6. He signed into law a massive investment in mass transit and train travel — and laid out an aggressive vision for a high-speed rail network. The 70% boost in funding is a crucial effort needed to prepare this country for a time when air travel simply becomes too expensive for most people (and then a slightly later time when air travel is seen as simply too destructive of a livable climate) — a time not very far away — one that the vast majority of readers of this blog will live to see.
  7. He signed into law the tax credits needed meet his ambitious goal of doubling renewables in his first term (see “Another big win for renewables in the stimulus bill“).
  8. He signed into law the funding needed to jumpstart a 21st smart grid that is critical to enable the renewable energy, energy efficiency, and plug-in hybrid revolution. He also made what may be his most important appointment, Jon Wellinghoff for Energy Commission Chief, who understands the future is not filled with new coal and nuclear plants (see “We may not need any, ever”), and who has already begun jumpstarting the new, green grid (”Huge ‘Green Power Express’ wind grid gains federal rate incentives“).
  9. He signed into law the single biggest investment in the deployment of energy-efficient technology in U.S. history, along with strong incentives for state governments to fix their inefficiency-promoting utility regulations.
  10. For the first time in three decades, he more than doubled the annual budget for advanced energy efficiency, renewable energy, and low carbon technology after Reagan slashed federal efficiency and renewables investments 80% to 90%, which launched decades of vehement ideological opposition to clean tech by even so-called moderate and maverick conservatives (see “Is a possible 60th Senate seat worth a not-very-green GOP Commerce Secretary?” and “The greenwasher from Arizona has a record as dirty as the denier from Oklahoma“).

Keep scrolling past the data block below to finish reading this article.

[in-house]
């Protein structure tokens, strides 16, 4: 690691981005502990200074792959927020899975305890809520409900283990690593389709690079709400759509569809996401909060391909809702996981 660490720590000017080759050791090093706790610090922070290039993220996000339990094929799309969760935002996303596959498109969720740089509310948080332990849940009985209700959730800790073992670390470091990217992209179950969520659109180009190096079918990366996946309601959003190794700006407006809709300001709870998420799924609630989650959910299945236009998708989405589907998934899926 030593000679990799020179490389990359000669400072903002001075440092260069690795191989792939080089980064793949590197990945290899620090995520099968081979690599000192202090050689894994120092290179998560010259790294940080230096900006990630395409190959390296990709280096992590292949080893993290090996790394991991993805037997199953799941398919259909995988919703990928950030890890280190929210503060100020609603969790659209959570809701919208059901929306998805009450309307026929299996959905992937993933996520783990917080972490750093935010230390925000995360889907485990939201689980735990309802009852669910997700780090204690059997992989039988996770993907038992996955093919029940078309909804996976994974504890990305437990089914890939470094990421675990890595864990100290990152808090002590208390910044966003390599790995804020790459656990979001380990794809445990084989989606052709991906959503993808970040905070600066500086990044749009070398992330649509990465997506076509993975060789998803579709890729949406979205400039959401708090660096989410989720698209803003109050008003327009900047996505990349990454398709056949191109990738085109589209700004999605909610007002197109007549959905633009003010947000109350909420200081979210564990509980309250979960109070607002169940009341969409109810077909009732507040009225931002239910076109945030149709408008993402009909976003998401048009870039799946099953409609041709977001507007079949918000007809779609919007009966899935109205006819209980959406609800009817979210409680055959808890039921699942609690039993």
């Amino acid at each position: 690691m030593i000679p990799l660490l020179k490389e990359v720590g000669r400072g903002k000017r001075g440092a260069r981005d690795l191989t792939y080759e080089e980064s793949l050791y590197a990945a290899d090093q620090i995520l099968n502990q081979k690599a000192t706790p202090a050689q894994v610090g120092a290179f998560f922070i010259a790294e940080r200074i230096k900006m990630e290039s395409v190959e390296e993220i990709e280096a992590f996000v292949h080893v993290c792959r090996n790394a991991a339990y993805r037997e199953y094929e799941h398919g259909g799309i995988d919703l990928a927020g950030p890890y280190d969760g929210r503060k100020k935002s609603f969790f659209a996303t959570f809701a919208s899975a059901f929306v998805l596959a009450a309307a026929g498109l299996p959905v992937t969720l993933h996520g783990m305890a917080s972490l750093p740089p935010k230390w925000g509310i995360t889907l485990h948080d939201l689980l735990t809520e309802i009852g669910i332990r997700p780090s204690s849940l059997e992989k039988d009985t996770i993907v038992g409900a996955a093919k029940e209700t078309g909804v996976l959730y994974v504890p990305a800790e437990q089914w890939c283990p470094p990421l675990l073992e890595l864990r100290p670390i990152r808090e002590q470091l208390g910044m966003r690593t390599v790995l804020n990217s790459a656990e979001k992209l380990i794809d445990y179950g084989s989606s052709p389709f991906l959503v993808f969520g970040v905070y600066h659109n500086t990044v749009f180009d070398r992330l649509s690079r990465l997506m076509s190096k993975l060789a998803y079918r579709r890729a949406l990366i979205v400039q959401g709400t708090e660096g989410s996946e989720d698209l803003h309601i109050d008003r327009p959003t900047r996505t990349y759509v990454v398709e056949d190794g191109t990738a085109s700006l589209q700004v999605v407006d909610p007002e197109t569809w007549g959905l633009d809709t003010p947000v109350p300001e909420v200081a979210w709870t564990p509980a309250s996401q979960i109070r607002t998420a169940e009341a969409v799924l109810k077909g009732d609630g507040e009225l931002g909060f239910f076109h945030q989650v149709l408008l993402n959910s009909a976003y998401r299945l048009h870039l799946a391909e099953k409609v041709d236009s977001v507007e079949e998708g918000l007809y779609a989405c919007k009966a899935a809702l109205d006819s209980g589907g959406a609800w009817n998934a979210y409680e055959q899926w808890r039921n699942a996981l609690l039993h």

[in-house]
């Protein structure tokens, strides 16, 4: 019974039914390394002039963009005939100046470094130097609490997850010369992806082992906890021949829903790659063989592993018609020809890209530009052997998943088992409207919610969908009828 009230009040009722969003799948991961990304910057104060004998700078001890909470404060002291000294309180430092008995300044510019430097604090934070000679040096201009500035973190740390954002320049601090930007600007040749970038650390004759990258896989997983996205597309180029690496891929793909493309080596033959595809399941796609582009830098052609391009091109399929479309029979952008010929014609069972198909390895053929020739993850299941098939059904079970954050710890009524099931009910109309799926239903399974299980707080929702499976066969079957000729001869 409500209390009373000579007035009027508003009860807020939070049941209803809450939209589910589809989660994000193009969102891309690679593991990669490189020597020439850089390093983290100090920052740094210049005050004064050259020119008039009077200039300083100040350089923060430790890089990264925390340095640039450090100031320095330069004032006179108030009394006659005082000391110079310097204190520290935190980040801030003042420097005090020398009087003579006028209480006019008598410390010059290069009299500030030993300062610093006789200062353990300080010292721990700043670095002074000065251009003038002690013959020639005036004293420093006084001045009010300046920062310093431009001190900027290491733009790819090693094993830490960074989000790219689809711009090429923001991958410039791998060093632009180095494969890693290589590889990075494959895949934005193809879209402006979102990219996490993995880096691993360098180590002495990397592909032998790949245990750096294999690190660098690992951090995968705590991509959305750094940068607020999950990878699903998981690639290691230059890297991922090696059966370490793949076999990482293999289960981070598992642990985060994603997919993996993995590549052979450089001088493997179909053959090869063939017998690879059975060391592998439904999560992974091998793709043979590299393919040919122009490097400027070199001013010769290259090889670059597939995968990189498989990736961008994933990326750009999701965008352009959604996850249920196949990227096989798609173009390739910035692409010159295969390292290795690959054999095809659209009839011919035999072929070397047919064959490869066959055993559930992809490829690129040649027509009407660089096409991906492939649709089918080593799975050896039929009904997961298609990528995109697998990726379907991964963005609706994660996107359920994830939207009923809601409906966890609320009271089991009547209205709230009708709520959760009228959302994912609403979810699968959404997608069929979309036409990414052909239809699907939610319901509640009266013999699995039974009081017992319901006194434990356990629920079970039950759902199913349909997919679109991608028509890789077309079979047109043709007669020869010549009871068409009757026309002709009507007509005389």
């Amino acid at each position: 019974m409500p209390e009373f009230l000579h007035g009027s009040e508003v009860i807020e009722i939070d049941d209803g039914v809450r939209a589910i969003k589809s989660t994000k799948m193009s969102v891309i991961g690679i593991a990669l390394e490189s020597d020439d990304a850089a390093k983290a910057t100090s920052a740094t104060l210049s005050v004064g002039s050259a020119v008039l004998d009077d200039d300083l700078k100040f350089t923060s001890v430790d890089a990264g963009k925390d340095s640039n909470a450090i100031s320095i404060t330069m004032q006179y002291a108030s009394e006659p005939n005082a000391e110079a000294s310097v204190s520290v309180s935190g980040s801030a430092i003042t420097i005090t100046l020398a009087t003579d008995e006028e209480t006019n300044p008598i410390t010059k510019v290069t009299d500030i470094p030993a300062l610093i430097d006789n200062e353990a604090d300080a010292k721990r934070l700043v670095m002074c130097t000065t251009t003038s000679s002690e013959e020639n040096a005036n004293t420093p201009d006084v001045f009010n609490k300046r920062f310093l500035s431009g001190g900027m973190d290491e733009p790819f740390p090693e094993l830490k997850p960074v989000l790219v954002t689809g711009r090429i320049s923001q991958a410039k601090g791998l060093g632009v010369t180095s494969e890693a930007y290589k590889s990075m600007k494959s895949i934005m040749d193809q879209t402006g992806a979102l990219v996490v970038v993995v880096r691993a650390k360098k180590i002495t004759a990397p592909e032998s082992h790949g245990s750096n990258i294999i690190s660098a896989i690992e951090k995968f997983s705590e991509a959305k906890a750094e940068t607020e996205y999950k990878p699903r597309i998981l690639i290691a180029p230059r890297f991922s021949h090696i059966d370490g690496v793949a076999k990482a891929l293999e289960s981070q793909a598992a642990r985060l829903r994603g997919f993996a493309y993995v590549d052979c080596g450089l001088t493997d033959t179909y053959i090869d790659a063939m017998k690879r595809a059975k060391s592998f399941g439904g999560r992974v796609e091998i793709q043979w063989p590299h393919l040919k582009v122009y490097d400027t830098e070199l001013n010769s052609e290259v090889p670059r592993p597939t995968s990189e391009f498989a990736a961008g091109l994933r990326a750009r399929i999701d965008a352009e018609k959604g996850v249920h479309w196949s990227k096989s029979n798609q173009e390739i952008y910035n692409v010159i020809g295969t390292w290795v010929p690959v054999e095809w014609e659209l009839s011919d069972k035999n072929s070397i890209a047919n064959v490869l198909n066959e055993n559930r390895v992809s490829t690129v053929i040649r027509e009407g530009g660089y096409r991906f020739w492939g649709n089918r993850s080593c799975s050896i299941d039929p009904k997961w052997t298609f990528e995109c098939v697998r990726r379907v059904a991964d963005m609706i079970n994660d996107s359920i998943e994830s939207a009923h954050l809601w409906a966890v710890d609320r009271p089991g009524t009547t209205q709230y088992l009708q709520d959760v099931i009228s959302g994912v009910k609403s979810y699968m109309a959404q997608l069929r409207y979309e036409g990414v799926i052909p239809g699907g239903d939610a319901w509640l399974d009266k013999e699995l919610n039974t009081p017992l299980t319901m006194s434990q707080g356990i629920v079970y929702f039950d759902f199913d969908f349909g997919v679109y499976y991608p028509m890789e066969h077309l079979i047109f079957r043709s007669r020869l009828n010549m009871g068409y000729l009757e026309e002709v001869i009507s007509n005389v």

11. He put forward, the first sustainable budget in U.S. history, one that invests in clean energy, included cap-and-trade revenue, and seeks repeal of fossil industry subsidies. Yes, he made a serious tactical mistake by tentatively pursuing the possibility of trying to pass a climate bill through reconciliation, which allowed conservatives to score some meaningless tactical political victories and thereby confuse the media into thinking Obama was himself not serious about this issue (see George Stephanopoulos, Nate Silver, and Marc Ambinder all seem confused about global warming and budget politics and Obama says his energy plan and cap-and-trade “will be authorized” even if it’s not in the budget “and I will sign it” — Washington Post confused. In fact his budget and every thing he has done as president shows the reverse is true, that he understands the fate of his presidency and the health and well-being of the American public rests on his success in passing serious energy and climate legislation.

Years from now, long after the economy has recovered, this may well be remembered as the time that progressives, led by Obama, began the climate-saving transition to a sustainable low-carbon economy built around green jobs.